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Blueprints and Render Targets Overview

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Overview

Using Blueprints and render targets together opens up a whole new way to create and use assets inside of Unreal Engine 4 (UE4). From creating fluid like surfaces, to creating Textures that can be used with visual effects and Materials there are many different ways Blueprints and render targets can be used. In the following document, we will go over some of the things that you need to be aware of when using Blueprints and render targets.

Possible Uses

You can use Blueprints and render targets to create a wide variety of different rendering effects. The following list has a few suggestions of the types of items that can be created when using Blueprints and render targets. Keep in mind that the following are only suggestions on what you can achieve with Blueprints and render targets.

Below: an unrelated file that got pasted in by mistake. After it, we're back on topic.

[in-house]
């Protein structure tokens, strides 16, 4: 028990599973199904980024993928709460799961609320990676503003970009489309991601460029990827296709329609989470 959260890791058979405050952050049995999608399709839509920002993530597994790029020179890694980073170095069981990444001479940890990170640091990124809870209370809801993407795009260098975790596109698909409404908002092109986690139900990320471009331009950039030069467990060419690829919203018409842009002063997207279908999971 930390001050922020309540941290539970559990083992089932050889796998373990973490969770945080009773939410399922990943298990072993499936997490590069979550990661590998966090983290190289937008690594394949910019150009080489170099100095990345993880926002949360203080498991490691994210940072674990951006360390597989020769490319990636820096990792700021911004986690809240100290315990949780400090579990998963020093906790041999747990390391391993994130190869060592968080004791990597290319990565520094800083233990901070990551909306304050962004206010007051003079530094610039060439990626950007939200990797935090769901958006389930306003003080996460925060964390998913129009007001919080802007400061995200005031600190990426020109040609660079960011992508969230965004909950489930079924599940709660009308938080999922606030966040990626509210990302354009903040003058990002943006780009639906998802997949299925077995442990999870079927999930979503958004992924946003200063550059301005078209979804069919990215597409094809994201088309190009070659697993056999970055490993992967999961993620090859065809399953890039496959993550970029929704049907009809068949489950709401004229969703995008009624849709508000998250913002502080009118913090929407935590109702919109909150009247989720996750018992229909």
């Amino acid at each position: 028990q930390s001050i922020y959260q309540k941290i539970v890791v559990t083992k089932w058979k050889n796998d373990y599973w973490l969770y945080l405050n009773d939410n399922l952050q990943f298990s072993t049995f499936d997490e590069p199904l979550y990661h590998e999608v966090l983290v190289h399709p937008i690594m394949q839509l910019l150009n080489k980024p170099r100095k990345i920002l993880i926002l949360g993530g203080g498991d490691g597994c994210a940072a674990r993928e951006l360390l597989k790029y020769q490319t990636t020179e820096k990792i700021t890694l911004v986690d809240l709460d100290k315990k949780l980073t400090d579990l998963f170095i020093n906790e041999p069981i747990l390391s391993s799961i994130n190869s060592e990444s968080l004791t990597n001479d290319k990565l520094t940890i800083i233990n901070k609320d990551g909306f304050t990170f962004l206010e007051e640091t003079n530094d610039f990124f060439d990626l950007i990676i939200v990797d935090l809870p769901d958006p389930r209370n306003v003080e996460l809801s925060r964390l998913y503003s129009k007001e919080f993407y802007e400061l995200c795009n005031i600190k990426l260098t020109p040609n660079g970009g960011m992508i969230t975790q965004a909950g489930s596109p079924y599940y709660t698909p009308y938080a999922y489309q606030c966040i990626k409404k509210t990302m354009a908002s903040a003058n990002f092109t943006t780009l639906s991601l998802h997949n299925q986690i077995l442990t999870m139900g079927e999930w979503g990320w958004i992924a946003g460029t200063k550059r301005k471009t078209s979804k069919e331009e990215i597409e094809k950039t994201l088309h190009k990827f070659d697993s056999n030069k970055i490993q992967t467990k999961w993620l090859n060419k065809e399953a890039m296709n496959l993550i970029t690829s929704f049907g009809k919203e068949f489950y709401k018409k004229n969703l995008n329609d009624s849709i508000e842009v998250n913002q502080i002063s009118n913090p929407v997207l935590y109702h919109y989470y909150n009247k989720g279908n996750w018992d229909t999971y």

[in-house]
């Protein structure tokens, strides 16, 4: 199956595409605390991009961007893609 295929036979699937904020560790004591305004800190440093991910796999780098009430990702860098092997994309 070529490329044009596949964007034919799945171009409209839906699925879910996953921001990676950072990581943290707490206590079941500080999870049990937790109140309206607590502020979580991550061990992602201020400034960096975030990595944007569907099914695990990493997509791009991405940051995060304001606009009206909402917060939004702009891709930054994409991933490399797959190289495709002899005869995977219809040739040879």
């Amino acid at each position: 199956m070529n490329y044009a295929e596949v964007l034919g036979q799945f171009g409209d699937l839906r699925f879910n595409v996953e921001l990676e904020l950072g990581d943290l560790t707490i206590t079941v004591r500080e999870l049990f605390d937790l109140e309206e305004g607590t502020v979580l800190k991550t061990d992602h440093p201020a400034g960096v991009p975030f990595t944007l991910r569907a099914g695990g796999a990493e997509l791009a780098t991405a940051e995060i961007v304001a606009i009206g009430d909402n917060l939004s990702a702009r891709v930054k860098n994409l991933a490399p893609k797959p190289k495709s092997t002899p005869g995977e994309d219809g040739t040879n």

• Create a Heightmap painter.

  • Create a Fluid surface simulation.

  • Create a runtime paint program.

  • Deform a surface when a certain object passes over.

Known Limitations

When using Blueprints and render targets, there are some limitations and restrictions that you need to be aware of in order to get the most out of this tool. In the following section, we will cover what these limitations are and what can be done to accommodate them in your workflow.

  • You cannot draw to a render target that is being sampled as a Texture by the Material you specify. Either use alpha blending to modify a render target in-place, or go back and forth between two different render targets.

  • Only the Emissive Color and Opacity outputs of the Material are valid when drawing to a render target.

  • Lighting is not supported when using render targets and Material Expression nodes like World Position may return unexpected values.

  • Emissive Color is clamped to be positive by default, but you can output negative values by enabling the material property AllowNegativeEmissiveColor.

    Allow_Neg_Emissive_Color.png